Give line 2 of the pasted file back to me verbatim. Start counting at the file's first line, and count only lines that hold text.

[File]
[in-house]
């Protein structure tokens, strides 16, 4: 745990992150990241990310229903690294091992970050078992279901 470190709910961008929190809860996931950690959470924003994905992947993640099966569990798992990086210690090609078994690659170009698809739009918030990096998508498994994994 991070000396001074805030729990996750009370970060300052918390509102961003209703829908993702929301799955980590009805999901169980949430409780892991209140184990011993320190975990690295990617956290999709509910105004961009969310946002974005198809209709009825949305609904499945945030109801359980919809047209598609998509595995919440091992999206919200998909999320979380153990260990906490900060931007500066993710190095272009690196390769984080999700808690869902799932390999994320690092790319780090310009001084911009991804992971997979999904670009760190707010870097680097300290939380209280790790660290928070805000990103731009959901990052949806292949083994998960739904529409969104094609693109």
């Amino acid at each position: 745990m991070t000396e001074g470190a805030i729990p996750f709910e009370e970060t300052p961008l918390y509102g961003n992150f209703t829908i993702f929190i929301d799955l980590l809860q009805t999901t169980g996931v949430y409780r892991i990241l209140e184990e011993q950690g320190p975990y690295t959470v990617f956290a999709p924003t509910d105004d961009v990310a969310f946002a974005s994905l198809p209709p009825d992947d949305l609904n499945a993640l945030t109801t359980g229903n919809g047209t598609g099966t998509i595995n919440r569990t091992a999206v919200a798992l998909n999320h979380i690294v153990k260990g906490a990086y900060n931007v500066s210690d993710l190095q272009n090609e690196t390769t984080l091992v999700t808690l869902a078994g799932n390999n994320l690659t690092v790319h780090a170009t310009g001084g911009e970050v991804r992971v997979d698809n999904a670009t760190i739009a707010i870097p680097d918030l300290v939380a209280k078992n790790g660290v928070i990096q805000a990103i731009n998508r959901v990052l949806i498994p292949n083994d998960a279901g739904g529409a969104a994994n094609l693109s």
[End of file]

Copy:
């Protein structure tokens, strides 16, 4: 745990992150990241990310229903690294091992970050078992279901 470190709910961008929190809860996931950690959470924003994905992947993640099966569990798992990086210690090609078994690659170009698809739009918030990096998508498994994994 991070000396001074805030729990996750009370970060300052918390509102961003209703829908993702929301799955980590009805999901169980949430409780892991209140184990011993320190975990690295990617956290999709509910105004961009969310946002974005198809209709009825949305609904499945945030109801359980919809047209598609998509595995919440091992999206919200998909999320979380153990260990906490900060931007500066993710190095272009690196390769984080999700808690869902799932390999994320690092790319780090310009001084911009991804992971997979999904670009760190707010870097680097300290939380209280790790660290928070805000990103731009959901990052949806292949083994998960739904529409969104094609693109």